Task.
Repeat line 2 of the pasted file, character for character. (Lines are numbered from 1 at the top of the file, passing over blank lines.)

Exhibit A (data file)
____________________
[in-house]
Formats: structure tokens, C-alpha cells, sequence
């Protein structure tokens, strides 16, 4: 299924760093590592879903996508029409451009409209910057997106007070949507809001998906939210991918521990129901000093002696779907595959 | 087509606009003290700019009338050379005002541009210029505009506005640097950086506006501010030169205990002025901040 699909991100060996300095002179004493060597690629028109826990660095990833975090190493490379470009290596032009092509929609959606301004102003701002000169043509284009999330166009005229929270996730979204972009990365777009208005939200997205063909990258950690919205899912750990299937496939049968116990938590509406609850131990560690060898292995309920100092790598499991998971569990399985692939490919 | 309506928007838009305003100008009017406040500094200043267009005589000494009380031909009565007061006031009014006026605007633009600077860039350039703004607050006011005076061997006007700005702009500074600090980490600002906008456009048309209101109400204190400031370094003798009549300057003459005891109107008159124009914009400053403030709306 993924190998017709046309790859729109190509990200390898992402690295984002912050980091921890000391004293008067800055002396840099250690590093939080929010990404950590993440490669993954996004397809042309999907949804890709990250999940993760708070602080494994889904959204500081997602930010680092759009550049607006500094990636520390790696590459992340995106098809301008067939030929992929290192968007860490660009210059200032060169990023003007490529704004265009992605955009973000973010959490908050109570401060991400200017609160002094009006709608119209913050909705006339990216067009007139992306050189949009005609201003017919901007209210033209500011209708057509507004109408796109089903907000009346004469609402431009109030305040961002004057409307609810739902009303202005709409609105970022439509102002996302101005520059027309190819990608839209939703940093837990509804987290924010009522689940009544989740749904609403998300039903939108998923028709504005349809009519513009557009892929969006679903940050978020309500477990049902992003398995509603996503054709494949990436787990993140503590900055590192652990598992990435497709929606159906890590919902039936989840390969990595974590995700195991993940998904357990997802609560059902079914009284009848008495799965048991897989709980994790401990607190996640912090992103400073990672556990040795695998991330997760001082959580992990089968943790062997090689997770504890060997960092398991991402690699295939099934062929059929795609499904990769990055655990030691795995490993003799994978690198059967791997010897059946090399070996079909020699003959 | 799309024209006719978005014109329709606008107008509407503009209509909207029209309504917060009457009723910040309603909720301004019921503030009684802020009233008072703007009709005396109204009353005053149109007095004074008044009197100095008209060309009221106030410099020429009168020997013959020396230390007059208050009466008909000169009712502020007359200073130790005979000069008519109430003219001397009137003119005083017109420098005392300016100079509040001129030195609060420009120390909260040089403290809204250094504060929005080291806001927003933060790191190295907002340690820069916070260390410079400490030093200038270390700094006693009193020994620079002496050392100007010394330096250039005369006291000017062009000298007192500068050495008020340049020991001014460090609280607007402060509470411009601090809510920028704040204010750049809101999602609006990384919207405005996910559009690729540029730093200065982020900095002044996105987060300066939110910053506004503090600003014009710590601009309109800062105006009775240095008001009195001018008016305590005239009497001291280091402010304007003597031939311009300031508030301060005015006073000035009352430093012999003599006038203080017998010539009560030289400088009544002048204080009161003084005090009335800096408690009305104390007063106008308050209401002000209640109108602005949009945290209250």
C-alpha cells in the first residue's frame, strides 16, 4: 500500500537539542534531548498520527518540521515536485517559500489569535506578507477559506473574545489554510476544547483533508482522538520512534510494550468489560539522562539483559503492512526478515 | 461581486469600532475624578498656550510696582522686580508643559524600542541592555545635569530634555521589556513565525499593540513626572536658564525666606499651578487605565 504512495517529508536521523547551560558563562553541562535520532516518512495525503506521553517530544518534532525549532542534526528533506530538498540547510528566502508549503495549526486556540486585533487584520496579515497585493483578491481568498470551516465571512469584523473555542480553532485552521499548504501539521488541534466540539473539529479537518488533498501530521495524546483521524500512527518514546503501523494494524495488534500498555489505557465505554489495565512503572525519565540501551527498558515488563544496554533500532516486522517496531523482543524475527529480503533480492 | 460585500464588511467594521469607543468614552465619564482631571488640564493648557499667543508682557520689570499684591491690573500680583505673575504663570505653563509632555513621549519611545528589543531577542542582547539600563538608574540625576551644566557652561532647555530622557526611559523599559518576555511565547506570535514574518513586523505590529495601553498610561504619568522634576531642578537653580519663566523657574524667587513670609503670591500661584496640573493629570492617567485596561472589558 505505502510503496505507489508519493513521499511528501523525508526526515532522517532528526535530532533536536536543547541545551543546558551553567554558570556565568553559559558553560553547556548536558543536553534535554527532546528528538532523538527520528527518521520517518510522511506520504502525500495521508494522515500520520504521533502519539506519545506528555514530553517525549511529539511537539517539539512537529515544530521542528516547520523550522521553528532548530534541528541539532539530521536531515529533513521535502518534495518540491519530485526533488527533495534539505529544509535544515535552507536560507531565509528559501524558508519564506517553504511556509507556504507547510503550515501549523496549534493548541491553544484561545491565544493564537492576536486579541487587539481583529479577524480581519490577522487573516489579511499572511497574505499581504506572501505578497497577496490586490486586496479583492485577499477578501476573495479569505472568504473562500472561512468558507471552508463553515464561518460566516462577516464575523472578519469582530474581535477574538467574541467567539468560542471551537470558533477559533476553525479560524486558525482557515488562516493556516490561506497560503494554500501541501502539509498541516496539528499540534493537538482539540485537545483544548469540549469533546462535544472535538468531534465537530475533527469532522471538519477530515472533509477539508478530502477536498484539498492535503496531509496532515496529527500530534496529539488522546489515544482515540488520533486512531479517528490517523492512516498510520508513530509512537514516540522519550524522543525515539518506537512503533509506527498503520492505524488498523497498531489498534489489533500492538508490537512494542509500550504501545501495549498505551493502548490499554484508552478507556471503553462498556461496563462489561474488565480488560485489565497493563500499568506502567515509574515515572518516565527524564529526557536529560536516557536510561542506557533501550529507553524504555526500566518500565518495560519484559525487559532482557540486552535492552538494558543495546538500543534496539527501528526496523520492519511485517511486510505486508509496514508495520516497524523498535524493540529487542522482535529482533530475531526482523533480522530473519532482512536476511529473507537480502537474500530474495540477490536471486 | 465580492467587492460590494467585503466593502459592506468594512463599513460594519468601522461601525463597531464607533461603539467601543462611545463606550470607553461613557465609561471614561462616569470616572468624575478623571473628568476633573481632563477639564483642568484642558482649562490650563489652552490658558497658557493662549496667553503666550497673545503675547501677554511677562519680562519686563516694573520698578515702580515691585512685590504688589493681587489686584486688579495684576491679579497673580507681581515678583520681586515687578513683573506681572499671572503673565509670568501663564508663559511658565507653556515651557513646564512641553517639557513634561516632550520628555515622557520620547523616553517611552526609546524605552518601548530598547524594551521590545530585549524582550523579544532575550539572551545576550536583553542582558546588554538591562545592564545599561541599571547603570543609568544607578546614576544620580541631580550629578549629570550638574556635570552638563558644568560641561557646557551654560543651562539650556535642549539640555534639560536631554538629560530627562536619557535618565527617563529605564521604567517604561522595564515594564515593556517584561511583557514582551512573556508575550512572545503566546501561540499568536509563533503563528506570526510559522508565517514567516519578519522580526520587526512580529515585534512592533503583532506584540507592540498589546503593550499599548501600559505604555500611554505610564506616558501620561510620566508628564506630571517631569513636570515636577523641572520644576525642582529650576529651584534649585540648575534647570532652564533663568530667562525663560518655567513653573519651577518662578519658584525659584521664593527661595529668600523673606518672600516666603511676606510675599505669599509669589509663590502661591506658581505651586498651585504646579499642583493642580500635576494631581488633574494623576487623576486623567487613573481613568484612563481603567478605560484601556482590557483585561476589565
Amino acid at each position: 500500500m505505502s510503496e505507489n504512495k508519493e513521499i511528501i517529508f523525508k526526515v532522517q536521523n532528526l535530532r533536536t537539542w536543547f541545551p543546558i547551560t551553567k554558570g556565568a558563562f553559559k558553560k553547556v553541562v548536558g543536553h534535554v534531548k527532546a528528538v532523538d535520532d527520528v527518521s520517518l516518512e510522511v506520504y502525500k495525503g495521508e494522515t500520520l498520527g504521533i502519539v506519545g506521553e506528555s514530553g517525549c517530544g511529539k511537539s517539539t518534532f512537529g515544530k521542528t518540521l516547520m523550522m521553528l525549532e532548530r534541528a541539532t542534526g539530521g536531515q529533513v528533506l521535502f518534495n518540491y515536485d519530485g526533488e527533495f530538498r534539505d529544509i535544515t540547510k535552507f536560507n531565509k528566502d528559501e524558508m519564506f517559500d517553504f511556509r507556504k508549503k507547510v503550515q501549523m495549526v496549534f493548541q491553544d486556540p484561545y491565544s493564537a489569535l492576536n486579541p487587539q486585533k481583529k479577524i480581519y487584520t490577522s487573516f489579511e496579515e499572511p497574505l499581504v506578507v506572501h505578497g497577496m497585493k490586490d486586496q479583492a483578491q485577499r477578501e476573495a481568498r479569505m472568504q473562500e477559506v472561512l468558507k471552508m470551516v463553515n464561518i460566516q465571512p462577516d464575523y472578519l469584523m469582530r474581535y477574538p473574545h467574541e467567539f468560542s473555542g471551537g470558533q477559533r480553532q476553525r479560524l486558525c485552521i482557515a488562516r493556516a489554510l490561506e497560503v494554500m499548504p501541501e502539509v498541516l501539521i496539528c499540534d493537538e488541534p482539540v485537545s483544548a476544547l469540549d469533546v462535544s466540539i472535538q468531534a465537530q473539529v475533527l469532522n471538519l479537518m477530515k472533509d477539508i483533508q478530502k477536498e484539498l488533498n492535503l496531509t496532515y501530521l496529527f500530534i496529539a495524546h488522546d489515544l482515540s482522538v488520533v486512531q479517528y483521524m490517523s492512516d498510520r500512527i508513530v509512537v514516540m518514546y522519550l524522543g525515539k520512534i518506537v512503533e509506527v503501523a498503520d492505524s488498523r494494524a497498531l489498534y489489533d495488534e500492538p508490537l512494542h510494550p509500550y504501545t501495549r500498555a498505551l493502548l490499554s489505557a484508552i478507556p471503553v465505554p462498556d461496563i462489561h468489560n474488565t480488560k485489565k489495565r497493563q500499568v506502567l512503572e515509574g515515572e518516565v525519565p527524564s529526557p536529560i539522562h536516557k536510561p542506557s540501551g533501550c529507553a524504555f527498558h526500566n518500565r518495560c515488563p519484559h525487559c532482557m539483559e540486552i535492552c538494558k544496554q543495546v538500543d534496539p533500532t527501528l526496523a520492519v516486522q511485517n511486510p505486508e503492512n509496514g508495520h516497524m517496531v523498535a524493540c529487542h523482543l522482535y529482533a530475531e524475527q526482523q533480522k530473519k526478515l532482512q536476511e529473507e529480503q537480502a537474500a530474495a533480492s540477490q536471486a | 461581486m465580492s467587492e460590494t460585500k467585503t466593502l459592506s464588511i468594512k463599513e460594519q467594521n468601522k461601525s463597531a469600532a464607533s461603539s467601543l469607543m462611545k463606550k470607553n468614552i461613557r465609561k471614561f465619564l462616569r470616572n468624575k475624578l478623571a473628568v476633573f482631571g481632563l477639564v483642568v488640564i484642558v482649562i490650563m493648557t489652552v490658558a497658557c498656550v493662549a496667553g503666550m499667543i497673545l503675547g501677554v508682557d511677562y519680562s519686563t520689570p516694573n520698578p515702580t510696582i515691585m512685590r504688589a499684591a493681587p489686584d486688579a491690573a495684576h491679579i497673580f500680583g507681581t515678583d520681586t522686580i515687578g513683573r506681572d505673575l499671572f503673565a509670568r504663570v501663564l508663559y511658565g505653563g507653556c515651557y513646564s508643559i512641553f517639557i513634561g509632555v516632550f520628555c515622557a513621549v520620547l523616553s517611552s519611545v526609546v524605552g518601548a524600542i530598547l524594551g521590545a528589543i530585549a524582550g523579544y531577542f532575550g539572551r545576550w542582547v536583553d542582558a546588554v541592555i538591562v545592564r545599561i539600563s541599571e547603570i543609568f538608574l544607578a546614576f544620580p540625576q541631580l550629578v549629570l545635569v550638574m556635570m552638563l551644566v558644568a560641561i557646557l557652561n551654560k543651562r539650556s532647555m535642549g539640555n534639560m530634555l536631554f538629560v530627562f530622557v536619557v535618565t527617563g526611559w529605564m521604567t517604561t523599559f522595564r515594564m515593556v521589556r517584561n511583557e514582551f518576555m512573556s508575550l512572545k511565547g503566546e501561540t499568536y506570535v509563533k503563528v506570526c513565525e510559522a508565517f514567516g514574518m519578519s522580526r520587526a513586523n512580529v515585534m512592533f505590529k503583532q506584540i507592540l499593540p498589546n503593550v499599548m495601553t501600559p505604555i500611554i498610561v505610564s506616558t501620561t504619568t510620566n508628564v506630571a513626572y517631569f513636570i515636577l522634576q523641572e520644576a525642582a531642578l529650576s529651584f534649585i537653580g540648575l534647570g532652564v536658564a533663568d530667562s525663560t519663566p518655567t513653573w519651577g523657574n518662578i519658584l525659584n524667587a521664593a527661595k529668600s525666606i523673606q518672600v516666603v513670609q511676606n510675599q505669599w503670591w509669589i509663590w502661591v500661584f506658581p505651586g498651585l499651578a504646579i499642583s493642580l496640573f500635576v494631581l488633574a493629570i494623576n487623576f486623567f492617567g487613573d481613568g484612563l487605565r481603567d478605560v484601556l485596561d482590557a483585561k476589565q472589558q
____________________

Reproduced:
Formats: structure tokens, C-alpha cells, sequence